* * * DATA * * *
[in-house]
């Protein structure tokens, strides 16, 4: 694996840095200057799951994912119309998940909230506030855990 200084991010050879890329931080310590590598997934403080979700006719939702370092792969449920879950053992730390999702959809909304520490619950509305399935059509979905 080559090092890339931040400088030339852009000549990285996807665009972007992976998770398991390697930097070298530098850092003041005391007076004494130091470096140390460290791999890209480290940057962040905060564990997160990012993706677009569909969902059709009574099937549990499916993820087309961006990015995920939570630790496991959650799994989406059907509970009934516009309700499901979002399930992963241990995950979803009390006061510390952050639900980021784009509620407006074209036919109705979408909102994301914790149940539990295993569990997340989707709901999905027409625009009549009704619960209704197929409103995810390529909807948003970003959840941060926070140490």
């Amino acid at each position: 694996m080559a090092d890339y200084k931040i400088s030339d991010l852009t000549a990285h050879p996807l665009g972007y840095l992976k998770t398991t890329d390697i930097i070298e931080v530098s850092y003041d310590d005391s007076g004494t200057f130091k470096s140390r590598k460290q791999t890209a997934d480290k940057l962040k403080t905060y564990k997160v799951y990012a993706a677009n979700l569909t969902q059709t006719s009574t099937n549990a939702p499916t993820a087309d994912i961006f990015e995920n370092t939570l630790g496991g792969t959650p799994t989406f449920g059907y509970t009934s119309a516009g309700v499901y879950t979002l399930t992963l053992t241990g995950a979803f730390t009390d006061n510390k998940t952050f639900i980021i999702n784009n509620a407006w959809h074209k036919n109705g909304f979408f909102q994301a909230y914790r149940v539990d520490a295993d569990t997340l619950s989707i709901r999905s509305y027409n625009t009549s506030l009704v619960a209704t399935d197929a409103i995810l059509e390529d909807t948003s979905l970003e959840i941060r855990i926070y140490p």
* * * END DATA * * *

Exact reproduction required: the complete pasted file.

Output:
[in-house]
């Protein structure tokens, strides 16, 4: 694996840095200057799951994912119309998940909230506030855990 200084991010050879890329931080310590590598997934403080979700006719939702370092792969449920879950053992730390999702959809909304520490619950509305399935059509979905 080559090092890339931040400088030339852009000549990285996807665009972007992976998770398991390697930097070298530098850092003041005391007076004494130091470096140390460290791999890209480290940057962040905060564990997160990012993706677009569909969902059709009574099937549990499916993820087309961006990015995920939570630790496991959650799994989406059907509970009934516009309700499901979002399930992963241990995950979803009390006061510390952050639900980021784009509620407006074209036919109705979408909102994301914790149940539990295993569990997340989707709901999905027409625009009549009704619960209704197929409103995810390529909807948003970003959840941060926070140490």
């Amino acid at each position: 694996m080559a090092d890339y200084k931040i400088s030339d991010l852009t000549a990285h050879p996807l665009g972007y840095l992976k998770t398991t890329d390697i930097i070298e931080v530098s850092y003041d310590d005391s007076g004494t200057f130091k470096s140390r590598k460290q791999t890209a997934d480290k940057l962040k403080t905060y564990k997160v799951y990012a993706a677009n979700l569909t969902q059709t006719s009574t099937n549990a939702p499916t993820a087309d994912i961006f990015e995920n370092t939570l630790g496991g792969t959650p799994t989406f449920g059907y509970t009934s119309a516009g309700v499901y879950t979002l399930t992963l053992t241990g995950a979803f730390t009390d006061n510390k998940t952050f639900i980021i999702n784009n509620a407006w959809h074209k036919n109705g909304f979408f909102q994301a909230y914790r149940v539990d520490a295993d569990t997340l619950s989707i709901r999905s509305y027409n625009t009549s506030l009704v619960a209704t399935d197929a409103i995810l059509e390529d909807t948003s979905l970003e959840i941060r855990i926070y140490p």